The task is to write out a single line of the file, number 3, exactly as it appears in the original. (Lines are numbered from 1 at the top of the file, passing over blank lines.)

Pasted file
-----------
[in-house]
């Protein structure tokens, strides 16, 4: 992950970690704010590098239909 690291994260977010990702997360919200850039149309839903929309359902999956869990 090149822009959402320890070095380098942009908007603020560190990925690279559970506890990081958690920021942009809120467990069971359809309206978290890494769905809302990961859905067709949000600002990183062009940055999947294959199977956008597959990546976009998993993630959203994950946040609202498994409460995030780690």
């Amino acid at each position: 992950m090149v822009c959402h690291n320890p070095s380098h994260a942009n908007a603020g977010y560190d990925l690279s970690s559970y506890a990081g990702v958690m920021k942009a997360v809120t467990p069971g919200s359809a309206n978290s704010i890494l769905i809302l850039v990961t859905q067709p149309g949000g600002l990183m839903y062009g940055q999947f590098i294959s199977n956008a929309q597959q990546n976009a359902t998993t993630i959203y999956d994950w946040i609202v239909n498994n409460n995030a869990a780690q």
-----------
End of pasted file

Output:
């Amino acid at each position: 992950m090149v822009c959402h690291n320890p070095s380098h994260a942009n908007a603020g977010y560190d990925l690279s970690s559970y506890a990081g990702v958690m920021k942009a997360v809120t467990p069971g919200s359809a309206n978290s704010i890494l769905i809302l850039v990961t859905q067709p149309g949000g600002l990183m839903y062009g940055q999947f590098i294959s199977n956008a929309q597959q990546n976009a359902t998993t993630i959203y999956d994950w946040i609202v239909n498994n409460n995030a869990a780690q």